"We have given up everything and followed you. What will there be for us?"

As we hear St. Peter’s confession that the disciples of Jesus had given up every worldly possession to follow Jesus, we find in his plea the heart of St. Francis and a fundamental principle of the spirituality of St. Clare of Assisi. From her beginnings she intuitively recognized that the lure of the secular world would detract from her absolute dependence upon Christ for salvation.

Even after her flight from the world to the life of religious devotion, the world conspired to shake her from that utter rejection of property and comfort. She demonstrated heroically that life of the spirit was sufficient even more desirable than one in which the “things” of the world demanded attention be diverted from her Savior and Lord.

While not everyone is called to such asceticism, St. Clare’s sense that poverty provides a path to a deeper spiritual life and that wealth can be a distraction is a boon to those of us who live in a society that judges life a success based upon how much material wealth can be amassed. With ownership comes responsibility to what is owned, anyone who has owned a pet knows the truth of that statement. With poverty comes a path of complete devotion to God whose property we are.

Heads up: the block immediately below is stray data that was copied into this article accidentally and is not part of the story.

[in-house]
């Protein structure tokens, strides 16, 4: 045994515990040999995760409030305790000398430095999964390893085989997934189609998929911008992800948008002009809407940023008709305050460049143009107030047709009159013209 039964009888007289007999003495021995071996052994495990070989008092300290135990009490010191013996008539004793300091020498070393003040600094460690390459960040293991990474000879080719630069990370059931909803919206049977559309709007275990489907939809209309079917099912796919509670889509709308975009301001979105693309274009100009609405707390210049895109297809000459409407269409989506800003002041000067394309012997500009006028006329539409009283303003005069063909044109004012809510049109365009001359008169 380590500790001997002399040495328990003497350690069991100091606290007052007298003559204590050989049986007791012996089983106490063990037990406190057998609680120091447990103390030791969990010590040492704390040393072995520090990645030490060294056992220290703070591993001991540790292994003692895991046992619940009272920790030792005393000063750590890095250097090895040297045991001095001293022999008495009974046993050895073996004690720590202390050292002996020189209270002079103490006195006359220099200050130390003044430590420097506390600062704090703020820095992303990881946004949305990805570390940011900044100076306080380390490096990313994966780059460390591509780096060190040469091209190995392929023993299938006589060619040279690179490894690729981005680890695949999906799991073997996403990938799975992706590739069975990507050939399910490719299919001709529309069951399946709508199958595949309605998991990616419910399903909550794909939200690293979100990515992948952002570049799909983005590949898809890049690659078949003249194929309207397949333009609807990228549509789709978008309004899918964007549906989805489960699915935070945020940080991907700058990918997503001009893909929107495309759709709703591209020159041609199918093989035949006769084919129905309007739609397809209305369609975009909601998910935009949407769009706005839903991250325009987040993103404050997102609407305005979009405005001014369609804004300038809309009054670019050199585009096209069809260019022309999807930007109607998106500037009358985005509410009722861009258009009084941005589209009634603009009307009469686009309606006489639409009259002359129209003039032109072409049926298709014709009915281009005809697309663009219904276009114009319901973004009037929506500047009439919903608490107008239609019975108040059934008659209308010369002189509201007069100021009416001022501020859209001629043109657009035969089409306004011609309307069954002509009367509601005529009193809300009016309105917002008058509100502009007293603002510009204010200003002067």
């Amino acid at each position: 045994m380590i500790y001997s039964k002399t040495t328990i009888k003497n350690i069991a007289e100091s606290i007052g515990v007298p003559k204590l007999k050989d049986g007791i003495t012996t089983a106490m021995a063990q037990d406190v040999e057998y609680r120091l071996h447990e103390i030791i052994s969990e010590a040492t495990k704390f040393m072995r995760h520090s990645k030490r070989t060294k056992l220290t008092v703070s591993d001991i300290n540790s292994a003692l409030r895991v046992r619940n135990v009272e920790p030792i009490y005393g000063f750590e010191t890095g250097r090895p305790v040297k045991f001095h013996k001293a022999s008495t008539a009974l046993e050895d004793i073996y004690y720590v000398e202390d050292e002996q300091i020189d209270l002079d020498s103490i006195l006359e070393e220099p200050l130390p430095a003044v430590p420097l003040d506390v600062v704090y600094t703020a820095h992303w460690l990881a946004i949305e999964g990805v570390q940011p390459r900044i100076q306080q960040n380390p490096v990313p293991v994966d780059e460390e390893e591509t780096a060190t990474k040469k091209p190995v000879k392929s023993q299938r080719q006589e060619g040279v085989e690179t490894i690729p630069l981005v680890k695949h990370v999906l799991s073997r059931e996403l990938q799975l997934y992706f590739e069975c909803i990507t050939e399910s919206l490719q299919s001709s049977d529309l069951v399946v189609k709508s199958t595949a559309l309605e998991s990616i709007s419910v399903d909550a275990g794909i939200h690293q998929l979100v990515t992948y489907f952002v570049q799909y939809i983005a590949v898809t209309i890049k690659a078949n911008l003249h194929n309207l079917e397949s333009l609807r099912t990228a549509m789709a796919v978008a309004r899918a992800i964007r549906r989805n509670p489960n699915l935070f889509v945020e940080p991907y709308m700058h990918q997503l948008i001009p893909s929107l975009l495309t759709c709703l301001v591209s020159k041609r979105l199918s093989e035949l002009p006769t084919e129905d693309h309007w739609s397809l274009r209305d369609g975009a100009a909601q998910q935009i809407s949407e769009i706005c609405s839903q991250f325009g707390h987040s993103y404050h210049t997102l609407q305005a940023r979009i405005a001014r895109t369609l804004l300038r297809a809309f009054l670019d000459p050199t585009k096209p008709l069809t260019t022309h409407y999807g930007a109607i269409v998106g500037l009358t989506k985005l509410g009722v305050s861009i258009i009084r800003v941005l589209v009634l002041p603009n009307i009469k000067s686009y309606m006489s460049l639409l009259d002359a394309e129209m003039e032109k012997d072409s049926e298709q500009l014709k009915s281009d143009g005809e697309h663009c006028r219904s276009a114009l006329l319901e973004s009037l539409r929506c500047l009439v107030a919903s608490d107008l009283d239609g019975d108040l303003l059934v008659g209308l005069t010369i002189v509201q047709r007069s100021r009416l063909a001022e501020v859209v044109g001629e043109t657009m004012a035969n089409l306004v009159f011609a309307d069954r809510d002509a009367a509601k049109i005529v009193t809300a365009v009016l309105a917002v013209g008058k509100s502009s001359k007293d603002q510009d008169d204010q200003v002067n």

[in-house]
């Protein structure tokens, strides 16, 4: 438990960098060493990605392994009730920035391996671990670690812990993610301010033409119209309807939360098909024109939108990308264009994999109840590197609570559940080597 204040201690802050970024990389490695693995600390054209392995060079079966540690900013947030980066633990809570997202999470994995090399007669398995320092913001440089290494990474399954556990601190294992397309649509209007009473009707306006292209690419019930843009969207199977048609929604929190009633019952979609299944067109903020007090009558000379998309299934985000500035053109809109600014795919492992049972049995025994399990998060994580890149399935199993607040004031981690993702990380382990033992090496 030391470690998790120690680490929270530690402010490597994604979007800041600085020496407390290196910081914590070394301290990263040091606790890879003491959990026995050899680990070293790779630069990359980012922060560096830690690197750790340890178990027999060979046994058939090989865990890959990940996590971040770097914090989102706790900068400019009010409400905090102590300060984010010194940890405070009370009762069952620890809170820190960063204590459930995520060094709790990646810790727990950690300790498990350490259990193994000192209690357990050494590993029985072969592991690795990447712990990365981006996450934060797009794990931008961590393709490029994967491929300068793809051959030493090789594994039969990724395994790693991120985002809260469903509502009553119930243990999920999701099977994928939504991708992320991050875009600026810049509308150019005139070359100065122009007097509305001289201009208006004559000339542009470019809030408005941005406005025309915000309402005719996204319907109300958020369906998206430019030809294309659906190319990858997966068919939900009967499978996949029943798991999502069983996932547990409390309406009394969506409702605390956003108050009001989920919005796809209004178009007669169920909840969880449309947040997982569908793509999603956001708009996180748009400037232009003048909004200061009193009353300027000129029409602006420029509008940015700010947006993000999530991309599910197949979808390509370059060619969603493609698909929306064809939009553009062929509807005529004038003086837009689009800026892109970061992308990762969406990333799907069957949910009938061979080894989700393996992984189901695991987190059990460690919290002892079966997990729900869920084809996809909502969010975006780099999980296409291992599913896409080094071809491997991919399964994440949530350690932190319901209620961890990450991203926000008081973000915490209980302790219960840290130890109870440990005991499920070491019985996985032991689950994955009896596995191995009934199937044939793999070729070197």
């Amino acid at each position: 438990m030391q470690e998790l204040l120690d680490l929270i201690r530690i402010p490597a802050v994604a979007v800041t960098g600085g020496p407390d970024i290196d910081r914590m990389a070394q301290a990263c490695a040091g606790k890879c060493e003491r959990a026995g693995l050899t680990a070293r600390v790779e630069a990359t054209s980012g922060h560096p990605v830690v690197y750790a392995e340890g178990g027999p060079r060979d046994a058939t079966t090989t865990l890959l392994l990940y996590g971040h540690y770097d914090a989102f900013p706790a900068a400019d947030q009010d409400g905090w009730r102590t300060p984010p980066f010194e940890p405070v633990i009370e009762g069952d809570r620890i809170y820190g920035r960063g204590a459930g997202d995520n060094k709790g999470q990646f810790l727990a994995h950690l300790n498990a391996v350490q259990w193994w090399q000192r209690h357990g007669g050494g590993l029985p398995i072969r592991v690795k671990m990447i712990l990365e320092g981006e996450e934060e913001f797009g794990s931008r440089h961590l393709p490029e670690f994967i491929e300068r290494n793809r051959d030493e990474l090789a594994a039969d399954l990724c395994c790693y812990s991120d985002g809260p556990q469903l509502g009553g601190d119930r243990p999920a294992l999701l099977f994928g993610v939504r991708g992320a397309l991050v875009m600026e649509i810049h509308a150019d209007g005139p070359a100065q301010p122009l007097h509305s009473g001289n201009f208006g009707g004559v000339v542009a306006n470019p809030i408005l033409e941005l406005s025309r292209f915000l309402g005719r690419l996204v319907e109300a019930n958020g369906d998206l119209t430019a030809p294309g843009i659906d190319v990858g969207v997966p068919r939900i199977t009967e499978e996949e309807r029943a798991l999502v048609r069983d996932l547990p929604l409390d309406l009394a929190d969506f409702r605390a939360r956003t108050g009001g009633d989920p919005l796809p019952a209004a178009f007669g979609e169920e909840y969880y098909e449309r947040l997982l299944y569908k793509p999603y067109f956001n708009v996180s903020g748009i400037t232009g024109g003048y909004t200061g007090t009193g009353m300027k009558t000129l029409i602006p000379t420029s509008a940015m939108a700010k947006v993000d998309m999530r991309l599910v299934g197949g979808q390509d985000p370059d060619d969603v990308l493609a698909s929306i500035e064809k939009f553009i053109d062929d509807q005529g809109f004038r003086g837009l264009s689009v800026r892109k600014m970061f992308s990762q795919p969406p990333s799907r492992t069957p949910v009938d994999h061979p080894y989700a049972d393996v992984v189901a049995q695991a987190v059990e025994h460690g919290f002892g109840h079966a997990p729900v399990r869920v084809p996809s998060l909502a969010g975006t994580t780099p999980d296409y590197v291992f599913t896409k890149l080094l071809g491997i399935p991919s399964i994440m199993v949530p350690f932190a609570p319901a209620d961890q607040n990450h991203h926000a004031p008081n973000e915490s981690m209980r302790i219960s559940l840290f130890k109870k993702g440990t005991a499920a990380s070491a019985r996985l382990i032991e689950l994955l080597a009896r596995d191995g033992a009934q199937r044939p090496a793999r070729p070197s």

We ask for St. Clare’s intercession on this, her feast day. May we always recognize that our first priority must always be a life in Christ and that we may be strong in resisting the allure of wealth and material goods over our desire to posses a loving faith in Christ.


[1] The picture is “Saint Clare” (detail) by Giotto di Bondone, 1325
[2] Text of Readings is taken from the New American Bible, Copyright © Libreria Editrice Vaticana, Excerpts from the English translation of The Roman Missal © 1973, International Committee on English in the Liturgy, Inc. All rights reserved.